“So, first of all, let me assert my firm belief that the only thing we have to fear is fear itself…”
—Franklin D. Roosevelt: First Inaugural Address: Saturday, March 4, 1933
Now that the elections and referendum are over, and the results have knocked the egg out of Clegg, the talk has turned, as it will, to what the Lib-Dems must do to lay themselves sunny-side up again. The general thrust is that they need to get tough, rattle a few sabres, perhaps even fire a few arrows, and so assert their identity in the face of their coallusion partners, the Tories. A top candidate for the sabre rattling treatment is of course the NHS reforms.
Now the notion that the severity of the pasting meted out by the Tories to the Yellow Tribe might back-fire on the Tories, by provoking a Lib-Dem health service strop sufficient to scupper Broken Arrow’s NHS reforms, may be enticing, but the reality is likely to be rather different, more, one might imagine, in the manner of Mowgli standing up to Baloo:
Nick: Leave me alone.
Dave: Well, now, that’s pretty big talk, little britches.
Nick (slugging Dave): I’m big enough.
Certainly, on past performance, and here tuition fees spring to mind, Lib-Dem opposition has a habit of Macavitating once Lib-Dem ministers are safely bedded in behind Number 10’s door, as the naïve opportunism of opposition collides with the rock-face of Tory – and fiscal, not to mention governmental – reality. Dr No suspects that much the same fate awaits Lib-Dem opposition to the Tory health service reforms. Today’s huff will become tomorrow’s puff, all too soon to be blown away on the winds of political expediency.
The fact is that all political parties, once in power, are inclined to show, as our American cousins might say, hostle intent, sometimes covert, sometimes not so covert, towards the National Health Service. Labour, once seen as the party of the NHS, spent most of its last term punching private holes in the public NHS; and the Tories, now in power, have ditched their manifesto ‘NHS safe in our hands’ slogan for proposed reforms so radical that if implemented would see the National Health Service as we now know it hollowed out from the inside, and left a shallow shell of its former self, a branded franchise to be flogged to ‘any willing provider’.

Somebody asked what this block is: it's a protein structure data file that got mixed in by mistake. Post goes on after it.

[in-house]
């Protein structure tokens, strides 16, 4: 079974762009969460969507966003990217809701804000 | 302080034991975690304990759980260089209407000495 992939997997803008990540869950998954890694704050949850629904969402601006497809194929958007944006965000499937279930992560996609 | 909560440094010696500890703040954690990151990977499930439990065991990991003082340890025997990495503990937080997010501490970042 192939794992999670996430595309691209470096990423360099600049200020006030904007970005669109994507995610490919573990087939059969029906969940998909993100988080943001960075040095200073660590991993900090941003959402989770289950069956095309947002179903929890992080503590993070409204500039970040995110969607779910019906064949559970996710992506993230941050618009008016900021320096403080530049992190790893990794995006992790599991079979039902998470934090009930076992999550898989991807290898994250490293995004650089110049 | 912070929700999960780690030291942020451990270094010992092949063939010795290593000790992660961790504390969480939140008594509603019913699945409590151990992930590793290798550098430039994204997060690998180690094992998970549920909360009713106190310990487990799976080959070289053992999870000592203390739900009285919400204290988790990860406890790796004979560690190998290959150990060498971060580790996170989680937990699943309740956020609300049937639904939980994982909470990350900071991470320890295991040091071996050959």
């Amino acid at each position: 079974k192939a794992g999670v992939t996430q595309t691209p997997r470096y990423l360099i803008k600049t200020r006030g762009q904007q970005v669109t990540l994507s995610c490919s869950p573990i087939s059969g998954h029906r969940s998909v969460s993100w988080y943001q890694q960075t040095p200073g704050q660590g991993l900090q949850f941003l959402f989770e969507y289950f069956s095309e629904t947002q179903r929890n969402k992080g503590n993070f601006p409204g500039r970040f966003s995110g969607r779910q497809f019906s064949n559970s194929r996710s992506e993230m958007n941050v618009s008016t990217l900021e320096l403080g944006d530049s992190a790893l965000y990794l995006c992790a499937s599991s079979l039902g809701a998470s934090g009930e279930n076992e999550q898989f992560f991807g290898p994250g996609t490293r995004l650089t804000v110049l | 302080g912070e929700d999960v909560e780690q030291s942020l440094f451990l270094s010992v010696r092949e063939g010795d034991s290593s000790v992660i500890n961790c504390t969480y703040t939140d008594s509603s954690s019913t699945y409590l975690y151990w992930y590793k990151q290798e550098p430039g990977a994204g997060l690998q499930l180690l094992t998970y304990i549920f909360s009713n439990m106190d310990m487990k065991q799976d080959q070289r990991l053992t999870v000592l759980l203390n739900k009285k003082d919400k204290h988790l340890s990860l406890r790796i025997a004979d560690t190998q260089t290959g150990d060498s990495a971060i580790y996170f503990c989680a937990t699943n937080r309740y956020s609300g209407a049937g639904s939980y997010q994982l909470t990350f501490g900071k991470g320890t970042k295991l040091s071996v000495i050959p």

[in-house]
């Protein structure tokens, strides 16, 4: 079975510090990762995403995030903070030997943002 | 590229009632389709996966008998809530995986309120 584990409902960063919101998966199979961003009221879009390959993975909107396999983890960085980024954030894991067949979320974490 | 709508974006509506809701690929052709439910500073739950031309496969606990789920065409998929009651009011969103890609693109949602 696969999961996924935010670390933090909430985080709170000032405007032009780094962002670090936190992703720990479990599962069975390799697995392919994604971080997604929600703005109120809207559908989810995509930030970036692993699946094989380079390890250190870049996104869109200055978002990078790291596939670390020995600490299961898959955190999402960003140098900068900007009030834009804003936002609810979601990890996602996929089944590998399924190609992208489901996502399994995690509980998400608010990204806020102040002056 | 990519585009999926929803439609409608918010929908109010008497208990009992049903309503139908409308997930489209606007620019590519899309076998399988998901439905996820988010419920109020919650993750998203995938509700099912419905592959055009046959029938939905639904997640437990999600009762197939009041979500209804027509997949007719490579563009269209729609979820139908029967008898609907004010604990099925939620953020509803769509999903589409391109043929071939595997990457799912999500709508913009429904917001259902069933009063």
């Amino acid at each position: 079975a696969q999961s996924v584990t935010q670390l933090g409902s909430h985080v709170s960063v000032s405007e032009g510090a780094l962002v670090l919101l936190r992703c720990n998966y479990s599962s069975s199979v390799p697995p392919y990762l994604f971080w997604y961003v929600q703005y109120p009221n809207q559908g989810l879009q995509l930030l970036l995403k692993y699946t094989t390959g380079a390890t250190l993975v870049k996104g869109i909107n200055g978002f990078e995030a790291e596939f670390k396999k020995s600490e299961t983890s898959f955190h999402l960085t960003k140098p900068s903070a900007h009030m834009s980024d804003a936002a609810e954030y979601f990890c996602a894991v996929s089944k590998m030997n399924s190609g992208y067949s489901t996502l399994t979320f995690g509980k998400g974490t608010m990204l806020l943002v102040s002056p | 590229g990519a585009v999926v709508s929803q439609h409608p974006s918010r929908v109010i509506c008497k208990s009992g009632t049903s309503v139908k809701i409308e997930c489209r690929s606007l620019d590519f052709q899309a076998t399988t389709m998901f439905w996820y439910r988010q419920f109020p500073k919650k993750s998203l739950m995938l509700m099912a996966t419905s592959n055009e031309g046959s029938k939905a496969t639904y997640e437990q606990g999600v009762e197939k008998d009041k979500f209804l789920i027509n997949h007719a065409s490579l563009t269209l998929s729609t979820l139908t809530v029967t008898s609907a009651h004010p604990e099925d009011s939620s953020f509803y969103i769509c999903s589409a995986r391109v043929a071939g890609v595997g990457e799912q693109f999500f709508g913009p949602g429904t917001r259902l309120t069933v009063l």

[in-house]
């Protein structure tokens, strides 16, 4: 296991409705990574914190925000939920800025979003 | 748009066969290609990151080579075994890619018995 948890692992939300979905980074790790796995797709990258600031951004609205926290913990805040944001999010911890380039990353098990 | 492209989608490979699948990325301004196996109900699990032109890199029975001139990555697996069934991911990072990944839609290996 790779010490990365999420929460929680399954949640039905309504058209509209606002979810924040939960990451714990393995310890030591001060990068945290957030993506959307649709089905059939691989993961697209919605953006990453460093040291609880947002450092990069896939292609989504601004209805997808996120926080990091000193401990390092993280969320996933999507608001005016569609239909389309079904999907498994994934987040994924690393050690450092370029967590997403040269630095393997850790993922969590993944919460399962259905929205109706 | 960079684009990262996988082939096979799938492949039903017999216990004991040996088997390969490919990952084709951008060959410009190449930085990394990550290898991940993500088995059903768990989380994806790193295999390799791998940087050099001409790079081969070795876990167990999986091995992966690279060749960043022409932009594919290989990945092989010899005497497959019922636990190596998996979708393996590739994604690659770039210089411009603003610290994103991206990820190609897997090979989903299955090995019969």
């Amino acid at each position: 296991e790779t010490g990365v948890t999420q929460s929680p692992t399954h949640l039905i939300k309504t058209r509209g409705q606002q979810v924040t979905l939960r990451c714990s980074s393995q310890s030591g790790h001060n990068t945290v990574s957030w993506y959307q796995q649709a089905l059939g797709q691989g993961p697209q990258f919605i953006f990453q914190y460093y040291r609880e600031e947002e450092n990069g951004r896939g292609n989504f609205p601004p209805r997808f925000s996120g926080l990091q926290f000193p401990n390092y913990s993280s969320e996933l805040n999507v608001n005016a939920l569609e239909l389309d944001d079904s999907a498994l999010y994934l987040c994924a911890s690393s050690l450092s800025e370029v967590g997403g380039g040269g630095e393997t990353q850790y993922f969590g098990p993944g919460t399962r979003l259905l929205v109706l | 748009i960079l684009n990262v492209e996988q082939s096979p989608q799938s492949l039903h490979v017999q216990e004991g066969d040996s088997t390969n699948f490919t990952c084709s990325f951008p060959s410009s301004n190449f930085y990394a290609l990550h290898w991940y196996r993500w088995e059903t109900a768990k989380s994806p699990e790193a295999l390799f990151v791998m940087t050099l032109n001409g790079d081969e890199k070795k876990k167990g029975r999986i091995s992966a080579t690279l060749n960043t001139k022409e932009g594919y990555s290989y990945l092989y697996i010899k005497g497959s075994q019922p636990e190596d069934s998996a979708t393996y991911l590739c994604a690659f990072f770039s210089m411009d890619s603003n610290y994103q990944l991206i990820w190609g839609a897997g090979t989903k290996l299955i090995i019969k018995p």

The standard explanation for Tory zeal for privatisation is of course that it is all about bungs for buddies, and no doubt there is some, perhaps quite a lot, of truth in that knee-jerk response. But such an account does nothing to explain why all parties, once in power, set about carving up the NHS. There must be, Dr No supposes, some other underlying reason; and on reflection it appears to Dr No that that reason is fear.
Indeed, for some time now, the bean-counters have been frightening the pants off whoever is in power. They warn of an avalanche of the elderly swamping the country, of a silver cesspit draining the life-blood from the economy. And so it is that all parties of all colours, once burdened with the mantle of government, look at these predictions, and brown-trouser themselves; and it is from this fear that hostle intent towards the NHS is born: a crazed determination driven by fear to ‘risk-manage’ future health service expenditure by dumping it, lock stock and barrel, into the private sector.
And so it is that Dr No believes that, rather than attacking the Tory health service reforms as bungs for buddies, we should instead attack the underlying fear that drives all governments to want to ditch the NHS. We might want to point out, for example, that privatised health care on the American model is likely, at a national level, to double costs, and yet deliver worse outcomes. And, perhaps most of all, we might want to point out that this governmental fear may in fact be nothing short of an outstanding example of fear of fear itself. What if, for example, far from sucking the life-blood out of the country, the elderly in fact are net contributors to the economy, even after allowing for the burden they place on the NHS; and so the fear imaginary?